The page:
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I am learning about Maximum Likelihood Estimation(MLE), What I grasped about MLE is that given some data we try to find the best distribution which will most likely output values which are similar or same to our original data.

I learn better by coding these concepts as programs. Using this answer I tried to code a simple Gaussian MLE. The data for this Gaussian MLE came from a known Gaussian distribution with known mean and standard deviation.

from scipy import stats
import numpy as np
from scipy.optimize import minimize
import matplotlib.pyplot as plt
np.random.seed(1)

## x-axis for the plot
x_data = np.arange(-10, 10, 1)
print(x_data.shape)
## y-axis as the gaussian
y_data = stats.norm.pdf(x_data, 0, 3)

## plot data
plt.plot(x_data, y_data)
plt.show()
plt.close()


def gaussian(params):
    x0 = params[0]   
    sd = params[1]

    yPred = np.random.normal(x0,sd,size=20)

    # Calculate negative log likelihood
    LL = -np.sum( stats.norm.logpdf(y_data, loc=yPred, scale=sd ) )

    return(LL)


initParams = [1, 1]

results = minimize(gaussian, initParams, method='Nelder-Mead')
print (results.x)

estParms = results.x
yOut = yPred = np.random.normal(estParms[0],estParms[1],size=20)

plt.clf()
plt.plot(x_data,y_data, 'go')
plt.plot(x_data, yOut)
plt.show()

The output parameters for mean and standard deviation are [1.02109375 1.02968749] respectively, which are wrong. I believe these two lines in guassian() function is a wrongly implemented by me.

    yPred = np.random.normal(x0,sd,size=20)

    # Calculate negative log likelihood
    LL = -np.sum( stats.norm.logpdf(y_data, loc=yPred, scale=sd ) )

How do we implement a maximum likelihood fitting for this simple gaussian data?

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It looks like you are approaching this by generating a grid of x values, computing known PDF values, and then trying to find parameters such that the estimated PDF matches the known PDF. MLE does not work this way because in practice we do not have the known PDF values. Below, I show how MLE is usually done, then also how to use known PDF values if you do somehow have them.

Maximum-Likelihood estimation

In practice, we typically have sample $x$ values, not a grid. For your exercise, you want to sample $N$ values from the Gaussian: \begin{align} x_i & \sim \mathcal{N}(x_i | 0, 3) & i\in 1, \ldots, N \end{align} and then minimize the negative log likelihood of the samples: \begin{align} \mu^*, \sigma^* = \underset{\mu, \sigma}{\arg\min} -\sum_i\ln \mathcal{N}(x_i | \mu, \sigma) \end{align}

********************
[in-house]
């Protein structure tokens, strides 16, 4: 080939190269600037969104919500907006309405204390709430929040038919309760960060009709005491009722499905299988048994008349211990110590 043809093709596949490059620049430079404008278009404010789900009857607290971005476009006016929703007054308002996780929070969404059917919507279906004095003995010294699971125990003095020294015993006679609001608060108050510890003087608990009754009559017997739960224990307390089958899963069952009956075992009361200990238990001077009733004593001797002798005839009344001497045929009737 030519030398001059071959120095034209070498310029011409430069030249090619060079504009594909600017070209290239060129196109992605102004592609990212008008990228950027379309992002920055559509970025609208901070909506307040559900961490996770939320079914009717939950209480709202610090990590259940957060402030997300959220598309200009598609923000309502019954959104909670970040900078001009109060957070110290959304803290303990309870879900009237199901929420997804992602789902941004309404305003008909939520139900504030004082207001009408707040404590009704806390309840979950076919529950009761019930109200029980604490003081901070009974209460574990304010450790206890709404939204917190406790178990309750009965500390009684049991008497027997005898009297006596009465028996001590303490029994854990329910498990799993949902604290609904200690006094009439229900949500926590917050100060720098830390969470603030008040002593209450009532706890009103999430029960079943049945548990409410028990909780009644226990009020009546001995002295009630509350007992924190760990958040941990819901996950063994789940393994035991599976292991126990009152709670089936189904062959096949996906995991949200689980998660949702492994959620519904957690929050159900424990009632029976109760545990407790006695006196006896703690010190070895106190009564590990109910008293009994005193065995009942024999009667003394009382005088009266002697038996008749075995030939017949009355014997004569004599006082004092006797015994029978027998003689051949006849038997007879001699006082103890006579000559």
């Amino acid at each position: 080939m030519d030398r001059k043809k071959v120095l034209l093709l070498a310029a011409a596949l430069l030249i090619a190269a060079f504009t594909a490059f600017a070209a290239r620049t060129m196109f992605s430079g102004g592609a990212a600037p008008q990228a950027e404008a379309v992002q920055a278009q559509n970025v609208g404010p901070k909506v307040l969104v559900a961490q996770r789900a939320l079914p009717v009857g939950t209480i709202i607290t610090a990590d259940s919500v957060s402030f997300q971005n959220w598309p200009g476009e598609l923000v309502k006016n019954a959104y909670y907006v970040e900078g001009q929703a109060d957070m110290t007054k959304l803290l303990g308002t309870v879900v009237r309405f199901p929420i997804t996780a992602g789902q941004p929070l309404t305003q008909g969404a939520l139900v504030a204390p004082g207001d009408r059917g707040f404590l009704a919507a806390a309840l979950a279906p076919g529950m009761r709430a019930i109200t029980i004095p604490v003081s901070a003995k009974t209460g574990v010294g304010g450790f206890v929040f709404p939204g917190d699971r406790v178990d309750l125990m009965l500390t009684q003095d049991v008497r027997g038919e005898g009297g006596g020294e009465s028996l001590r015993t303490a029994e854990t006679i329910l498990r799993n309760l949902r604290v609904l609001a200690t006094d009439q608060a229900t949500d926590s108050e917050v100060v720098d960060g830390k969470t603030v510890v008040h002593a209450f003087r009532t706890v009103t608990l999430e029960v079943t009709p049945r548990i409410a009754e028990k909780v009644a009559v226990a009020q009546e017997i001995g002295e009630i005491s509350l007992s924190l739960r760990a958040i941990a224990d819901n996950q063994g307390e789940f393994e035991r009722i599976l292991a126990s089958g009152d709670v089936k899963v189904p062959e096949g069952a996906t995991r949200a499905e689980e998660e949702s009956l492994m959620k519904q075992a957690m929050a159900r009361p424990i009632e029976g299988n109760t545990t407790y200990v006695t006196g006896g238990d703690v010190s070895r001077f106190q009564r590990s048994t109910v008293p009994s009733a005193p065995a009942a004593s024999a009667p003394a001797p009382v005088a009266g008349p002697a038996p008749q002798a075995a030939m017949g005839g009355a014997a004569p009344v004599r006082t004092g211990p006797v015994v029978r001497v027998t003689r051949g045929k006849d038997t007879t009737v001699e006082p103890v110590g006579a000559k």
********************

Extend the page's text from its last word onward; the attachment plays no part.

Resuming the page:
In code for $N=20$:

from scipy import stats
import numpy as np
from scipy.optimize import minimize
import matplotlib.pyplot as plt
np.random.seed(1)

n = 20

sample_data = np.random.normal(loc=0, scale=3, size=n)

def gaussian(params):
    mean = params[0]   
    sd = params[1]

    # Calculate negative log likelihood
    nll = -np.sum(stats.norm.logpdf(sample_data, loc=mean, scale=sd))

    return nll


initParams = [1, 1]

results = minimize(gaussian, initParams, method='Nelder-Mead')
print(results.x)

For $N=20$, this finds $\mu^* \approx -0.4$ and $\sigma^* \approx 3.3$, but the estimates improve with larger sample sizes.

Function minimization with known PDF

If you do happen to have known PDF values $y$, then what you want to do is compute the known PDF and then minimize the difference between the known pdf and the pdf from your estimate. One option just minimizes the mean squared error: \begin{align} y_i & = \ln \mathcal{N}(x_i | \mu_{\mathit{known}}, \sigma_{\mathit{known}}) & i\in 1, \ldots, N \\ \mu^*, \sigma^* & = \underset{\mu, \sigma}{\arg\min} \frac{1}{N} \left[\sum_i\ln \mathcal{N}(x_i | \mu, \sigma) - y_i\right]^2 \end{align}

In code:

from scipy import stats
import numpy as np
from scipy.optimize import minimize
import matplotlib.pyplot as plt
np.random.seed(1)

n = 20

x_min = -10
x_max = 10
step_size = (x_max - x_min) / n

## pick some x-values and compute true log PDF
x_data = np.arange(x_min, x_max, step_size)
known_log_pdfs = stats.norm.logpdf(x_data, 0, 3)

def gaussian(params):
    mean = params[0]   
    sd = params[1]

    estimated_log_pdfs = stats.norm.logpdf(x_data, loc=mean, scale=sd)
    
    mse = ((estimated_log_pdfs - known_log_pdfs) ** 2).mean()

    return mse

initParams = [1, 1]

results = minimize(gaussian, initParams, method='Nelder-Mead')
print(results.x)

With known PDF values, this produces highly accurate parameter estimates with as few as three grid points.

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What I grasped about MLE is that given some data we try to find the best distribution which will most likely output values which are similar or same to our original data.

I don't think this is the best way to explain MLE. We try to find the parameters of a distribution that best explain our observed data, such that we can sample similar data from this distribution.

I explain in detail how perform MLE using Gaussian data here. This tutorial explains how to perform MLE analytically and using gradient descent. If you have Jupyter Notebook installed, I would suggest you download the .ipynb file and read through it locally.

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Your loglikelihood function is wrong.

For $X\sim N(\mu,\sigma^2)$ you would want

LL = -np.sum( stats.norm.logpdf(y_data, loc=mu, scale=sigma ) )

You have additional randomness from yPred. There are two problems with this. First, it's not the loglikelihood you want. Second, your loglikelihood function is random; it doesn't return the same output for the same input. That's going to confuse the optimiser.

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